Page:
The most common methods for creating prototype parts are stereolithography, selective laser sintering, fused deposition modeling, 3D printing, CNC machining and rapid injection molding. Here are the pros and cons of each process.
Stereolithography (SLA) is an additive fabrication process that builds parts in a pool of UV-curable photopolymer resin using a computer controlled laser. The laser cures a cross-section of the part then lowered just below the surface of the liquid resin and the process is repeated until the part is complete. More on SLA.
Selective Laser Sintering (SLS) process uses a laser to build parts by fusing powdered material layer by layer from the bottom up. SLS parts can be accurate and more durable than SLA parts, but the process leaves a rougher finish with grainy or sandy feel.
More on SLS.
Fused Deposition Modeling (FDM) process builds parts with a print head that deposits a filament of extruded resin for each cross section of the. ABS or PC parts tend to be stronger than some other processes, but are sometimes porous with a stair-stepped or rippled finish. More on FDM.
Three Dimensional Printing (3DP) uses an inkjet head to lay down a thin layer of plaster powder which is solidified by spraying tiny drops of water. The process is fast and it is easy to incorporate colors into the finished object, but parts are relatively weak and have a rougher finish. More on 3DP . . .
Poly-Jet (PJET) uses inkjet heads to jet a UV-curable material in very thin layers at high resolution. Each photopolymer layer is cured by UV light immediately after it is jetted. The gel-like support materials are able to support complicated geometries but the parts are weak in structure. More on PJET.
With CNC machining a solid block of material is clamped into a mill and cut into a finished part. This method produces superior strength and surface finish to any additive process and allows a wide range of material choices, but there are some geometry limitations.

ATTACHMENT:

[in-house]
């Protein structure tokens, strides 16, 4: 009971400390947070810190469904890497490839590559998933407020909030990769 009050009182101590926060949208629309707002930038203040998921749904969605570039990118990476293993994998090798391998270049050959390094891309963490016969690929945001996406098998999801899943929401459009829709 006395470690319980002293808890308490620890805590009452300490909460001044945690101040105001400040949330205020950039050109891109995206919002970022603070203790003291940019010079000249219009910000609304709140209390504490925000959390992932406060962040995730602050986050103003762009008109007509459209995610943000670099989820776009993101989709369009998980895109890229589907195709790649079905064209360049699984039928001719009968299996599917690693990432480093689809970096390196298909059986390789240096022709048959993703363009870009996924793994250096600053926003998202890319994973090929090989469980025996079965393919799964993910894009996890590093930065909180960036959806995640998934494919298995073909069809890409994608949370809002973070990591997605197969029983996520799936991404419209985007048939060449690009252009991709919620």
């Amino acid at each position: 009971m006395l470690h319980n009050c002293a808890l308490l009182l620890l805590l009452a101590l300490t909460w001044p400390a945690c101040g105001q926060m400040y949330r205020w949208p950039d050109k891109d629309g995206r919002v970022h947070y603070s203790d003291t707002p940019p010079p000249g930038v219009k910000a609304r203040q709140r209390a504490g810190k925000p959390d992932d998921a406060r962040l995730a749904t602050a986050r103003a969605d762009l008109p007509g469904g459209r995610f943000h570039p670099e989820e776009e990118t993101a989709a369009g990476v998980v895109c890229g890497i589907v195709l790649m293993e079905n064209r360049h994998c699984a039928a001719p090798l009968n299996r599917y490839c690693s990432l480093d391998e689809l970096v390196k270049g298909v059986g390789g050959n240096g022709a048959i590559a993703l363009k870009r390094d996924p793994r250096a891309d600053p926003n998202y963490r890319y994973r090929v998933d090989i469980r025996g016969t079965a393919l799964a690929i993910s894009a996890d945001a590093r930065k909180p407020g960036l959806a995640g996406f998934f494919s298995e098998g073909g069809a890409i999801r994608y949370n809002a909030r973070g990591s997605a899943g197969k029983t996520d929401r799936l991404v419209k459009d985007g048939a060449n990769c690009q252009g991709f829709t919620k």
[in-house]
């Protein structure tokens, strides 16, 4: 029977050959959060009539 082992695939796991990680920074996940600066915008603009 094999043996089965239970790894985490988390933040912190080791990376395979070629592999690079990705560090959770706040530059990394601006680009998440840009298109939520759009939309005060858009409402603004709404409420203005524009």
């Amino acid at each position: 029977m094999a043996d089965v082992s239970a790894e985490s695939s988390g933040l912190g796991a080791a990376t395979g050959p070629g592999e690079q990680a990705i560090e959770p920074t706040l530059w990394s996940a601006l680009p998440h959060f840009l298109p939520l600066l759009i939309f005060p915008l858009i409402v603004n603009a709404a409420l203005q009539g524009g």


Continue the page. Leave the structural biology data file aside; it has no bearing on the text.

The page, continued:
More on CNC machining.
Rapid Injection Molding (RIM) is the same process as production molding, but done with a "rapidly" produced mold often made of aluminum. Molded parts can have all the properties of production parts, but the upfront costs of RIM are higher because of the need to produce tooling. More on RIM.
Rapid Injection Molding is done by injecting thermoplastic resins into a mold, just as is done in production injection molding.
With CNC machining a solid block of plastic is clamped into a CNC mill and cut into a finished part.
Poly-Jet (PJET) uses inkjet heads to jet a UV-curable material in very thin layers at high resolution.
Three Dimensional Printing (3DP) uses an inkjet head and a water fusible material similar to “Plaster of Paris”. The machine lays down a thin layer of plaster powder; the inkjet head passes over and sprays tiny drops of water wherever solidification is desired.
The Fused Deposition Modelilng (FDM) process builds parts from the bottom up through the use of a computer controlled print head.
Mazda—as we’ve said in this space many times—is the mainstream manufacturer that has consistently had the best design for its products across the board.
While the drive to reduce emissions from cars and trucks is on-going, the automakers are faced with adding technology to vehicles that cost consumers money, but which can’t be appreciated the same way, say, LED headlamps or satellite radio can.
A couple weeks ago we mentioned that one of the places that Gearheads need to go at some point in their lives is the Petersen Automotive Museum in Los Angeles. . .but not until December 2015, when the museum, which is undergoing massive refurbishment, reopens.